A serial of tests and experimental works have been conducted according to API Recommended Practice 19 C (API RP 19 C) on three different samples obtained from Bayuda desert near Al Dabbah Province in north of the Republic of Sudan. Using Global Positioning System unit (GPS - GARMIN GPSMAP 64s), the samples were collected from different depths using man-made wells. Each sample weighting about 5 kilograms.
Sieve Analysis test has been conducted to determine Grain size for the different samples using JEL 200 mechanical shaker; with USA Standard Sieve Series starting from Sieve Size of 40/60 to 6/112. After washing, samples were poured onto the top sieve and agitated for 10 minutes. Then the retained mass on each sieves were recorded and the percentages were calculated to estimate the cumulative mass and sieve distribution graph have been plotted .
Normal weight balance and Calibrated cylinder with given volume (VC) have been used to estimate the bulk density of different samples. Samples were passed onto the cylinder then the filled cylinder was weighed and the mass record as ms. The bulk density was calculated as the ratio of measured cylinder mass to the measured cylinder volume (VC/ms).
Sphericity and roundness
Sphericity is a measure of how close a proppant particle approaches the shape of a sphere. Roundness is a measure of the relative sharpness of corners or of curvature. Particles shape has been evaluated for different sieve sizes by visual estimation using normal microscope and Krumbein/Sloss chart (Figure 1). 20 particles have been selected randomly for each sieve sizes and the Sphericity and roundness of each selected particle was estimated visually for the different sieve sizes under different magnifications as recommended by API RP 19 C (Figure 2); then the shape was compared to Krumbein/Sloss chart .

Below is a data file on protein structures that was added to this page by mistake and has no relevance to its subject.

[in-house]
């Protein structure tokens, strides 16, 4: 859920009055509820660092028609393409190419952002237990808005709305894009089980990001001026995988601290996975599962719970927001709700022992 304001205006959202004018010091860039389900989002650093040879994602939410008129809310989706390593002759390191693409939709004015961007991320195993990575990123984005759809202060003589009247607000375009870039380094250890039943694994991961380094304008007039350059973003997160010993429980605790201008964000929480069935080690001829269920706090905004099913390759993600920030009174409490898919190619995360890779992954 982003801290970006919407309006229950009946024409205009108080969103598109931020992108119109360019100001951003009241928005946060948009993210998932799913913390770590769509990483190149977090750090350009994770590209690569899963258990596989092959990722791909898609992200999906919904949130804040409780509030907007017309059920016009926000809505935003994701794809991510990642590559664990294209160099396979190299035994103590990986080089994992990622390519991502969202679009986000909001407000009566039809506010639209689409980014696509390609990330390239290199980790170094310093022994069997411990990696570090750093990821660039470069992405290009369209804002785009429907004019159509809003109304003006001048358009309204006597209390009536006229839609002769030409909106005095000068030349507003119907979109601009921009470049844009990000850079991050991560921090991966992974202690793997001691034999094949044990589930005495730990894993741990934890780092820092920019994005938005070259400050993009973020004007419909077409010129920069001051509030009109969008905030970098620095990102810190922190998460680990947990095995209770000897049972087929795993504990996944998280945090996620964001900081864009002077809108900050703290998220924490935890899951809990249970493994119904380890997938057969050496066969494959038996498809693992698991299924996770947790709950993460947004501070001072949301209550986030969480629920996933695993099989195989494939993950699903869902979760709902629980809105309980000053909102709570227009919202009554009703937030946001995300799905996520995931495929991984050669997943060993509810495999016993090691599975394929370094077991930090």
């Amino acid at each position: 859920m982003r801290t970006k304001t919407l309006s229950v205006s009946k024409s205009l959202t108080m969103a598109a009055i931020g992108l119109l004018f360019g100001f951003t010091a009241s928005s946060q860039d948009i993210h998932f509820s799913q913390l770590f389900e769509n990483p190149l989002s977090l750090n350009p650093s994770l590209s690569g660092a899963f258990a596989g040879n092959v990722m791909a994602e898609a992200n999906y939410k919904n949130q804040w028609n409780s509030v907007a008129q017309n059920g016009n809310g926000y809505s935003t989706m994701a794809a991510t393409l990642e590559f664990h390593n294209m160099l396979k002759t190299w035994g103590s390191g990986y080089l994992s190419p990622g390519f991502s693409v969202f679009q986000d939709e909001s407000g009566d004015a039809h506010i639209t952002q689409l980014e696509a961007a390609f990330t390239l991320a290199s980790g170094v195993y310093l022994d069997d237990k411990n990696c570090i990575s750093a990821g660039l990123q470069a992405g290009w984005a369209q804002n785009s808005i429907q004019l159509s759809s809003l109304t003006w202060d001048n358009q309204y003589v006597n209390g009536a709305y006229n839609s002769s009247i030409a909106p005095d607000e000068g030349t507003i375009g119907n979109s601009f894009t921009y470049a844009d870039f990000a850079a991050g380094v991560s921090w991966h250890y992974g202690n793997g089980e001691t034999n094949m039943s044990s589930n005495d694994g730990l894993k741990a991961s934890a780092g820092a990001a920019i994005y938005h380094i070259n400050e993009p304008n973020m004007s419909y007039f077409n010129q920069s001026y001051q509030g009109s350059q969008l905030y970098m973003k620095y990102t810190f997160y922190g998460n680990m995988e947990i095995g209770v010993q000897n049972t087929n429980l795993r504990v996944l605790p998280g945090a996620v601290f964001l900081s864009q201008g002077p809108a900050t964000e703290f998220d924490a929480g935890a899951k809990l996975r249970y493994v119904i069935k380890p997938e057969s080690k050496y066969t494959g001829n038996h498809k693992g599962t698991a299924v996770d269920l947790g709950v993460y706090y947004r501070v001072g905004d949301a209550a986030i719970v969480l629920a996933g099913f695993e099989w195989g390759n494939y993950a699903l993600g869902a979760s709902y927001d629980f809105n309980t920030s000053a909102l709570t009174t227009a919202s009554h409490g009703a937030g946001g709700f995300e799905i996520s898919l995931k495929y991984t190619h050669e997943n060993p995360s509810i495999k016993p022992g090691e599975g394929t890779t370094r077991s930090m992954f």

Acid Solubility were measured for different sieved samples using a mixture of HCL12% with HF 3%, weight balance of 0.0001 g accuracy. First the sample was dried at 105°C in oven and 5.0 g was placed in 100 ml of the above mentioned acid mixture and the mixture was kept under temperature of 66°C for 30 min as recommended by API PR 19 C. The mixture was flowed onto pre-weighted filter paper to remove the acid; then the samples was washed by distilled water to insure the removing of any remaining solids. Finally, retained sample was dried at 105°C until a constant weight was obtained then the mass was recorded (WC) and acid solubility was calculated as follows: